Non-essential travel is still not recommended in many places.
But there are situations when you have to travel no matter what.
And then there are also places where it’s kind of safe (though, unpredictable) to travel as of recently. Just to be clear, with this article we are not encouraging anyone to travel right now. But if you are travelling or you have to travel right now, here is a list of our recommendations for you.
The number one tip? Be flexible.
If you’ll be travelling soon, here are the things to take into account.
Or, if you’re booking a trip at the moment.
This should be the very first thing you do.
Definitely double check it before the flight.
Because the requirements may have changed.
And you may need a visa now, even if you didn’t need it before. If you need it, find out if you can get it. Right now in some countries travel is permitted for certain purposes only, and tourism may not be among them.
Do you need to provide a proof of onward travel?
Do you have to quarantine for some period of time once you arrive?
Do you need to take a COVID-19 test before arriving or at the arrival?
Check what are the requirements.
At the moment some countries require their visitors to provide a negative COVID-19 test in order to be allowed into the country. And then there are also countries that do testing on arrival. In some situations you may also be asked to do a 14-day quarantine at your own expenses. Make sure you know the rules, and follow them.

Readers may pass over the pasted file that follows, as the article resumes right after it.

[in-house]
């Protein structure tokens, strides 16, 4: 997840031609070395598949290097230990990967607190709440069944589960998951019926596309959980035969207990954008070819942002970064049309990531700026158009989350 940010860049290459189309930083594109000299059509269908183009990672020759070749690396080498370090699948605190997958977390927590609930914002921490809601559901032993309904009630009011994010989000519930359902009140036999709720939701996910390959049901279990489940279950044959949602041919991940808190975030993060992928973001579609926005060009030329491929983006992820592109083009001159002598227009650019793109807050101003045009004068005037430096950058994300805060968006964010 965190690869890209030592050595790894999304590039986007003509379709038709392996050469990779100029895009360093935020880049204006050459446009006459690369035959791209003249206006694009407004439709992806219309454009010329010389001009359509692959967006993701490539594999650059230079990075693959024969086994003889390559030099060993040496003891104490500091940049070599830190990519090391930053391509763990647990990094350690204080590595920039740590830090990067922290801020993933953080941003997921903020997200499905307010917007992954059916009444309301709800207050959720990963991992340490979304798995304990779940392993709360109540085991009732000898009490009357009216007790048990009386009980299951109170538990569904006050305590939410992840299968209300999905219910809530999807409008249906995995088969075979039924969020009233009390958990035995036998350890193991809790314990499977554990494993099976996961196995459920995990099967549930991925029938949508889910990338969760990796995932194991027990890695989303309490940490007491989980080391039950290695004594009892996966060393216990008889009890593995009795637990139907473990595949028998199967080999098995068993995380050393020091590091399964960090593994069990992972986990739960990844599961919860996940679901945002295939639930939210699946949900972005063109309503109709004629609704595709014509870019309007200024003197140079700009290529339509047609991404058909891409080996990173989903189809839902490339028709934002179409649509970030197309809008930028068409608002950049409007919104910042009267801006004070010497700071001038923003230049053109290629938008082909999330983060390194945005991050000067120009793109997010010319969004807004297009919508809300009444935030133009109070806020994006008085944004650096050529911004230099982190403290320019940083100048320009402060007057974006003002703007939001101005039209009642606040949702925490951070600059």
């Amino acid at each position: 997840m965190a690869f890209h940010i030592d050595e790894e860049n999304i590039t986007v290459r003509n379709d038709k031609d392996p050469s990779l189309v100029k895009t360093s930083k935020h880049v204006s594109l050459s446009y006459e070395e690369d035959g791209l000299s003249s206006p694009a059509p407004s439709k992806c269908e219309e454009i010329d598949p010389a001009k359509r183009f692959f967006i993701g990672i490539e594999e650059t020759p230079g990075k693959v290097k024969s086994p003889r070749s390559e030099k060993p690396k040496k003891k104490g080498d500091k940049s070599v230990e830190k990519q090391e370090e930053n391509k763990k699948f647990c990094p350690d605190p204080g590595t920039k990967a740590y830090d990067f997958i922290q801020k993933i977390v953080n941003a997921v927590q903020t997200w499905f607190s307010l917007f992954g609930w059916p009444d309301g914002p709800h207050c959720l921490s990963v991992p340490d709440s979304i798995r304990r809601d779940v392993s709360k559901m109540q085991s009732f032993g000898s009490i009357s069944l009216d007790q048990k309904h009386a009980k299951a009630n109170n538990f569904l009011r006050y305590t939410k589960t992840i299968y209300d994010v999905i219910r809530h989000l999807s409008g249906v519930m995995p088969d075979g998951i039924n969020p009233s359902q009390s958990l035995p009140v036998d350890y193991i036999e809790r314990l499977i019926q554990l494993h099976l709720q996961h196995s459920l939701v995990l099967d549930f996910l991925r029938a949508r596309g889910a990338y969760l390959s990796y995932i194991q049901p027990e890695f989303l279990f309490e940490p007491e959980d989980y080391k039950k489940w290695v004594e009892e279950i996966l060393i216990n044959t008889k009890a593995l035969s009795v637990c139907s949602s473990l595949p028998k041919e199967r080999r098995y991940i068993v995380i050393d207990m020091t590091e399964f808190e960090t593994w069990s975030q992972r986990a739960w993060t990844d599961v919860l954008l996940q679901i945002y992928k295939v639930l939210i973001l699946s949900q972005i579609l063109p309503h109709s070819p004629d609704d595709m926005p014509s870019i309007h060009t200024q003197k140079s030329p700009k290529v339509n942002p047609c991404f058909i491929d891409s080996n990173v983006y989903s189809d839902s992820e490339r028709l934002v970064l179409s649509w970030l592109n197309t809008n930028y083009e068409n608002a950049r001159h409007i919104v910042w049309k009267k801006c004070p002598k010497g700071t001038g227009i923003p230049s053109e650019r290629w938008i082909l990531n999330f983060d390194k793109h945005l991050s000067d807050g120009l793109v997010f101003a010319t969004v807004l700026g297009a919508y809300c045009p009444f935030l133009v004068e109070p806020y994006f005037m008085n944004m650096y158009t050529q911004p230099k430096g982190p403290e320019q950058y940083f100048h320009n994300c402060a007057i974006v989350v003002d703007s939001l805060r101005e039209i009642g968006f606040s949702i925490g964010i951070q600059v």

The better you’re prepared, the better will be your trip.
Travel insurance is a must, no matter where and when you go.
In these times of uncertainty a good travel insurance will give you what you need the most, the ability to be flexible. You will be able to adjust your travel plans, if things go wrong. At the same you will not have to pay for all these changes from your pocket.
You never know what is going to happen, and when.
Pay attention to the rules, though.
And let’s not forget about your health.
Trust me, if you get in an accident or get sick, you will be glad you paid those extra €20 - 100 (depends on the country of origin and insurance policy). As medical bills can be very costly, especially in the US.
Contact your bank first.
You may have an insurance included with your debit or credit card.
Check your local insurance companies.
Make sure to check what is covered and what is not.
Compare the prices.
Also, make sure if the particular insurance policy covers necessary range of activities. If it’s just a leisure or business trip, the standard plan will be enough. Find out if the insurance you’ve chosen will cover the expenses of a new ticket in case of flight cancellation or travel delays that are out of your control.
Pay attention to the COVID-19 policy.
If the government of your home country advises against travel to your destination country, you most likely won’t be covered for costs associated with the coronavirus. But you will be covered for costs associated with other medical expenses.
If you’re from the EU, and you’re travelling within the EU, get the EHIC.
You can get it in your home country for free.
With it you can get treatment for free or at a reduced cost, just like any citizen of the EEA country you are travelling to would. Please note, that the EHIC does not cover certain costs such as repatriation and private healthcare. Also the card won’t cover expenses, if the person travels for the purpose of obtaining medical care.